Article contributed by the British Tinnitus Association
For some people, sudden sensorineural hearing loss (SSNHL) is accompanied by a sudden ringing in the ears or head, known as tinnitus.
What is Tinnitus?
Tinnitus is when you hear sound in your head or ears, when there is nothing external making the noise. Tinnitus varies from person. You might hear ringing, buzzing, whooshing or humming but tinnitus can be any sound – even snatches of music. The sound might remain constant, or it might come and go. It might be in one ear, or both ears or feel like it fills your head.
Who Gets Tinnitus?
Tinnitus is very common – many people get tinnitus, even young children. One in three people get tinnitus at some point in their lives and one in eight adults in the UK are living with persistent tinnitus.
For most people, tinnitus isn’t particularly bothersome, but for some it can be really distressing and have a big impact on their quality of life.
What Causes Tinnitus?
Tinnitus is not a disease or illness, rather tinnitus is brain activity that has got out of normal balance.
A change in the ear, such as an ear infection, a cold, or wax blocking the ear might trigger the tinnitus, as can hearing loss due to age.
Loud noise over a long time, such as power tools, live music concerts, or noisy machinery, can also cause tinnitus.
Tinnitus can be triggered by a stressful life event. When your stress level improves, your tinnitus may also improve.
Tinnitus has been recognised as a symptom of long Covid.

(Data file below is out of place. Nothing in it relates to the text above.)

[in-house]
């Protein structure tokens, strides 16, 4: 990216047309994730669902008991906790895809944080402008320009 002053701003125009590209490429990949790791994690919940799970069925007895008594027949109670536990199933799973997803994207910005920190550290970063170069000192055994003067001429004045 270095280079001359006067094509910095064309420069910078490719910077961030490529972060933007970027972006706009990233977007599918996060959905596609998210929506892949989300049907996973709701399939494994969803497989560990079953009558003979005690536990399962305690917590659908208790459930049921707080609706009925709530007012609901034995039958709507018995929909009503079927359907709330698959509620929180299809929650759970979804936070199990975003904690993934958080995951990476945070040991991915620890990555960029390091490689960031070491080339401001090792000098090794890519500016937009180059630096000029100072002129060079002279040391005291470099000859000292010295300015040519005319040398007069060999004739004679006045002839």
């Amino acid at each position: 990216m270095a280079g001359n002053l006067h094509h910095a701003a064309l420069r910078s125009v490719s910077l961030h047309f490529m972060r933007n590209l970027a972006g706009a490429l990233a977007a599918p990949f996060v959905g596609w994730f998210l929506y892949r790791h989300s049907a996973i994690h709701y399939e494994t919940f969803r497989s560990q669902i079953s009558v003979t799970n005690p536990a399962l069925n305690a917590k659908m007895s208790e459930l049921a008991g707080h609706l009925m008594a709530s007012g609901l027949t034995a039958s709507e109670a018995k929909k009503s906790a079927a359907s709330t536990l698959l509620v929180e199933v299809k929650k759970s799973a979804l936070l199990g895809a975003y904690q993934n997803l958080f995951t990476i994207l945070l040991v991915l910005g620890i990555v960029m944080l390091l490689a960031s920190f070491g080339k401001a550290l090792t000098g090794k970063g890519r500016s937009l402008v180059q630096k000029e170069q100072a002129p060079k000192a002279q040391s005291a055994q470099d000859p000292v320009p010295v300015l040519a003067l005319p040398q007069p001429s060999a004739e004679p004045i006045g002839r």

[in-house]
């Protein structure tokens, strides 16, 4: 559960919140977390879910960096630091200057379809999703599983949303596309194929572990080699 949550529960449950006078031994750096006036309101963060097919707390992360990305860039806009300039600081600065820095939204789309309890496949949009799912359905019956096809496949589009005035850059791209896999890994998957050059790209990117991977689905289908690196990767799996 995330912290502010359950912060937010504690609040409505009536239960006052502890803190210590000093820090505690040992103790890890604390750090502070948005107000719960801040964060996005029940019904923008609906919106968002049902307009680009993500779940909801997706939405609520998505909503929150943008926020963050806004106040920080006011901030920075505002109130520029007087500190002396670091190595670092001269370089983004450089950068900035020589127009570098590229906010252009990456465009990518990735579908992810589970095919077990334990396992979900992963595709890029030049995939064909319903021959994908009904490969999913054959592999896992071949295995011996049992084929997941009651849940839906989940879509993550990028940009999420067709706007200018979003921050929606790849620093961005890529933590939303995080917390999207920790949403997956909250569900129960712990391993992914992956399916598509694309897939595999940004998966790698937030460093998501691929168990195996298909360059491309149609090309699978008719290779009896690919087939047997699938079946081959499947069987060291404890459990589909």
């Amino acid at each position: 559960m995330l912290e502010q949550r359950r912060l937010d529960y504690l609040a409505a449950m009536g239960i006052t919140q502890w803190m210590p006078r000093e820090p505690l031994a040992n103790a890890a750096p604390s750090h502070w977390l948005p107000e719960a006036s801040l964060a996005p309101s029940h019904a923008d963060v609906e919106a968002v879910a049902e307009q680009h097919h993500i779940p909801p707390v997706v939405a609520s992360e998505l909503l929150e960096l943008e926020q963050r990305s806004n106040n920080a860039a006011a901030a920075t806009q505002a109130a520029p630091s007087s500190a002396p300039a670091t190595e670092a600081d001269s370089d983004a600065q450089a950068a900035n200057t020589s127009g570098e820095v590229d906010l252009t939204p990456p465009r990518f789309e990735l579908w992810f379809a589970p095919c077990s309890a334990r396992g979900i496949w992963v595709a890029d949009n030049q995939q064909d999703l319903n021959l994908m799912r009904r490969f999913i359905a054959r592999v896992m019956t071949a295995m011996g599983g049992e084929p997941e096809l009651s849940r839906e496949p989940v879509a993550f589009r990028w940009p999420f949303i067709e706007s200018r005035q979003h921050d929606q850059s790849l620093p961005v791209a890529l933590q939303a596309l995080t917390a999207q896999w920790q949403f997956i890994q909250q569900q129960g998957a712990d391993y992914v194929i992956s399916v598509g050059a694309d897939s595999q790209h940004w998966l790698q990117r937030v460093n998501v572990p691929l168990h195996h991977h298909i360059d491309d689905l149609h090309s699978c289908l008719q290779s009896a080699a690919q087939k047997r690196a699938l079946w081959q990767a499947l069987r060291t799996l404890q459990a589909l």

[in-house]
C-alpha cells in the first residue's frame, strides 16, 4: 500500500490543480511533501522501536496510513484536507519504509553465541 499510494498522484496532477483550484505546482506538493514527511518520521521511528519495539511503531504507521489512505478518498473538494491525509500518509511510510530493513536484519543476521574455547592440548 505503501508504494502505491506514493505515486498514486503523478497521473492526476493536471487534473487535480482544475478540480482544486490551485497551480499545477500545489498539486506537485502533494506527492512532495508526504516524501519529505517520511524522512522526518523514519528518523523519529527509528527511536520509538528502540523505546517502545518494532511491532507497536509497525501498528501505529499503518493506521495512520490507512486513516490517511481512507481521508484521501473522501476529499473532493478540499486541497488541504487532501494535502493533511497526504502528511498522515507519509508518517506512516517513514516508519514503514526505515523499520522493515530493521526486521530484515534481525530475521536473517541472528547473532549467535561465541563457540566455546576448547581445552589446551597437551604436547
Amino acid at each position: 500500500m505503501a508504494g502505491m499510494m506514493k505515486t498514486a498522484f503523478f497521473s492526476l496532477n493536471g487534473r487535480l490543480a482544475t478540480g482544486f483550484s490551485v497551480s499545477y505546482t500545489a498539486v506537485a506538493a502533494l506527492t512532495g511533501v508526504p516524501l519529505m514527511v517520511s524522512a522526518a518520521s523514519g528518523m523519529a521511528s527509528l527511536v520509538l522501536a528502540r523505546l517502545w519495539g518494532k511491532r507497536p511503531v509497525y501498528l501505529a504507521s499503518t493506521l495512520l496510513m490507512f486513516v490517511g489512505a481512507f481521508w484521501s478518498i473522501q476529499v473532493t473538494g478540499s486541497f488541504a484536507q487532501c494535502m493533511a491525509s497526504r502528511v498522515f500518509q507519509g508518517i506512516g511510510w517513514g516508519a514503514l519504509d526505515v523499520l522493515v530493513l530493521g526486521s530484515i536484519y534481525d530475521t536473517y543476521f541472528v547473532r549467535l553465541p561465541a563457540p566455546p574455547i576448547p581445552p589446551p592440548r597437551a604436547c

What Should I Do?
We would always recommend you see your doctor if you are experiencing tinnitus, particularly if it is singled sided or it beats in time to your heart, or if you are finding it particularly distressing.
Your doctor may ask you to see an Ear, Nose and Throat (ENT) specialist or a special tinnitus clinic in an Audiology department.
A hearing therapist or audiologist will talk to you about the things you can do and use to help.
Some people may be offered talking therapies and support from a psychologist.
The most important thing is to keep doing the things you enjoy. You may have to do things differently, such as having background music on when you are reading or trying to sleep, but most people can live their normal lives.
Most people find that their tinnitus gets much better over time.
Things That Can Help
Talking to someone who also has tinnitus can often be helpful. There are over a hundred local Tinnitus Support Groups, as well as online groups. You can find out more about these on the BTA website.
Relaxation is a key part of tinnitus management as it helps reduce stress levels and the body’s focus on tinnitus.
An easy way to relax is to find a quiet place and take a few slow, deep breaths. Maybe have some music on in the background. Really notice how your breaths enters your body, then leaves it. Keep breathing like this until you feel calm.
A lot of people find that background sound helps them, particularly in quiet environments. A radio, music, or natural sounds such as birdsong or a river are popular, and there are many sound effect and relaxation apps available on smart phones to try.
If you have a hearing loss, then using hearing aids generally helps reduce the intrusiveness of your tinnitus. Some hearing aids now offer backgrounds sounds as well.
We have a free tinnitus e-learning programme which covers all this – and more – at www.takeontinnitus.co.uk
Most people with tinnitus try a combination of strategies to help them manage their tinnitus.
The internet has lots of information, but some of the information about tinnitus is not correct or helpful. Some of it can be scary, and some of it can be trying to sell unproven treatments and supplements.
Information from the British Tinnitus Association (BTA) comes from experts, and you can rely on it to be right. You can find our website at www.tinnitus.org.uk or you can call the BTA helpline on 0800 018 0527.
© British Tinnitus Association
Thank you to Nic Wray at the British Tinnitus Association for this contribution.